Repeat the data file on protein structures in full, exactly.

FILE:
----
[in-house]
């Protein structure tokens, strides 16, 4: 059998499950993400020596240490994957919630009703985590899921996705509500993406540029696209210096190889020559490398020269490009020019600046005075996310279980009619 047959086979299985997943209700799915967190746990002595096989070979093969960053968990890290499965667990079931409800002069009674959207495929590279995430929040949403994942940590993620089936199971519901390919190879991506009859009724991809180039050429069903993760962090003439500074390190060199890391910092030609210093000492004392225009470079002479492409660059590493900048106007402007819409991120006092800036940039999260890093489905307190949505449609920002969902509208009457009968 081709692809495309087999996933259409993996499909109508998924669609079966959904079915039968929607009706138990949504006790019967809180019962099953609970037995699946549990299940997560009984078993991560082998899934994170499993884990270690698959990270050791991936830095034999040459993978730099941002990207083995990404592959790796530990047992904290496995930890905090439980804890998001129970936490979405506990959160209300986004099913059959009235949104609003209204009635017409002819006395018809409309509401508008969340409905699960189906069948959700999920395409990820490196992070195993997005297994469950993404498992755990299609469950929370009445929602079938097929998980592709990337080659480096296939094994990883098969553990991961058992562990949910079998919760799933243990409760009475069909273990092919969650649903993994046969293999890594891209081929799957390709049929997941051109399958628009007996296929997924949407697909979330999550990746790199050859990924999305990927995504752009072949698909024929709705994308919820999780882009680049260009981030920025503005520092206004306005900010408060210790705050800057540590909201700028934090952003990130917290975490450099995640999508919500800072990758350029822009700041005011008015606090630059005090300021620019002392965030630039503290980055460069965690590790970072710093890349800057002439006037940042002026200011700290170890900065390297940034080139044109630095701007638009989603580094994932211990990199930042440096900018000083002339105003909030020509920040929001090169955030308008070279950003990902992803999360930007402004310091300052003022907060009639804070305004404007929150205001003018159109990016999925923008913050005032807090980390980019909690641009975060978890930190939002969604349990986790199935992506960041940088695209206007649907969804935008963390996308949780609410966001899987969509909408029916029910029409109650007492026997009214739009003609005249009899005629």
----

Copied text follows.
[in-house]
């Protein structure tokens, strides 16, 4: 059998499950993400020596240490994957919630009703985590899921996705509500993406540029696209210096190889020559490398020269490009020019600046005075996310279980009619 047959086979299985997943209700799915967190746990002595096989070979093969960053968990890290499965667990079931409800002069009674959207495929590279995430929040949403994942940590993620089936199971519901390919190879991506009859009724991809180039050429069903993760962090003439500074390190060199890391910092030609210093000492004392225009470079002479492409660059590493900048106007402007819409991120006092800036940039999260890093489905307190949505449609920002969902509208009457009968 081709692809495309087999996933259409993996499909109508998924669609079966959904079915039968929607009706138990949504006790019967809180019962099953609970037995699946549990299940997560009984078993991560082998899934994170499993884990270690698959990270050791991936830095034999040459993978730099941002990207083995990404592959790796530990047992904290496995930890905090439980804890998001129970936490979405506990959160209300986004099913059959009235949104609003209204009635017409002819006395018809409309509401508008969340409905699960189906069948959700999920395409990820490196992070195993997005297994469950993404498992755990299609469950929370009445929602079938097929998980592709990337080659480096296939094994990883098969553990991961058992562990949910079998919760799933243990409760009475069909273990092919969650649903993994046969293999890594891209081929799957390709049929997941051109399958628009007996296929997924949407697909979330999550990746790199050859990924999305990927995504752009072949698909024929709705994308919820999780882009680049260009981030920025503005520092206004306005900010408060210790705050800057540590909201700028934090952003990130917290975490450099995640999508919500800072990758350029822009700041005011008015606090630059005090300021620019002392965030630039503290980055460069965690590790970072710093890349800057002439006037940042002026200011700290170890900065390297940034080139044109630095701007638009989603580094994932211990990199930042440096900018000083002339105003909030020509920040929001090169955030308008070279950003990902992803999360930007402004310091300052003022907060009639804070305004404007929150205001003018159109990016999925923008913050005032807090980390980019909690641009975060978890930190939002969604349990986790199935992506960041940088695209206007649907969804935008963390996308949780609410966001899987969509909408029916029910029409109650007492026997009214739009003609005249009899005629």